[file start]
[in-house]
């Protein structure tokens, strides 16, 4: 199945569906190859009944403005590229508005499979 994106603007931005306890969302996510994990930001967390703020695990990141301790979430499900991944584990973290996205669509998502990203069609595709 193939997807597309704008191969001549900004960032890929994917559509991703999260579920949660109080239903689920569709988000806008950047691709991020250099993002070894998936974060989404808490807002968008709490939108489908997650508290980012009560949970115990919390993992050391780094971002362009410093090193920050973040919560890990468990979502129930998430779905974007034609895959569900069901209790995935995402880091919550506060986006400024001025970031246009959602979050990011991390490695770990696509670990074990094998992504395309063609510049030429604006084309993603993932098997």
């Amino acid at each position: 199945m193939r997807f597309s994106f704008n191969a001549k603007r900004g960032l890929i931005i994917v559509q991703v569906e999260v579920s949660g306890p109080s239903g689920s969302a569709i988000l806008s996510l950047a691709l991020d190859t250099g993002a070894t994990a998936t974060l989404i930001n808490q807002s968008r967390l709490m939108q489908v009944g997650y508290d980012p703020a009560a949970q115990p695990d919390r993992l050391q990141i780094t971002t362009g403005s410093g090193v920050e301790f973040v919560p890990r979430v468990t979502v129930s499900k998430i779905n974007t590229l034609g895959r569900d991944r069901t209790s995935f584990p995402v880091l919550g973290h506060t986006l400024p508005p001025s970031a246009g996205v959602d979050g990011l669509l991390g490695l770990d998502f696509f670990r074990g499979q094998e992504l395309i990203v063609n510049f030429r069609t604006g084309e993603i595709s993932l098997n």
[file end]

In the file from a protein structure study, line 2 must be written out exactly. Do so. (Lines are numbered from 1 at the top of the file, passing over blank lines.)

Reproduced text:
């Protein structure tokens, strides 16, 4: 199945569906190859009944403005590229508005499979 994106603007931005306890969302996510994990930001967390703020695990990141301790979430499900991944584990973290996205669509998502990203069609595709 193939997807597309704008191969001549900004960032890929994917559509991703999260579920949660109080239903689920569709988000806008950047691709991020250099993002070894998936974060989404808490807002968008709490939108489908997650508290980012009560949970115990919390993992050391780094971002362009410093090193920050973040919560890990468990979502129930998430779905974007034609895959569900069901209790995935995402880091919550506060986006400024001025970031246009959602979050990011991390490695770990696509670990074990094998992504395309063609510049030429604006084309993603993932098997």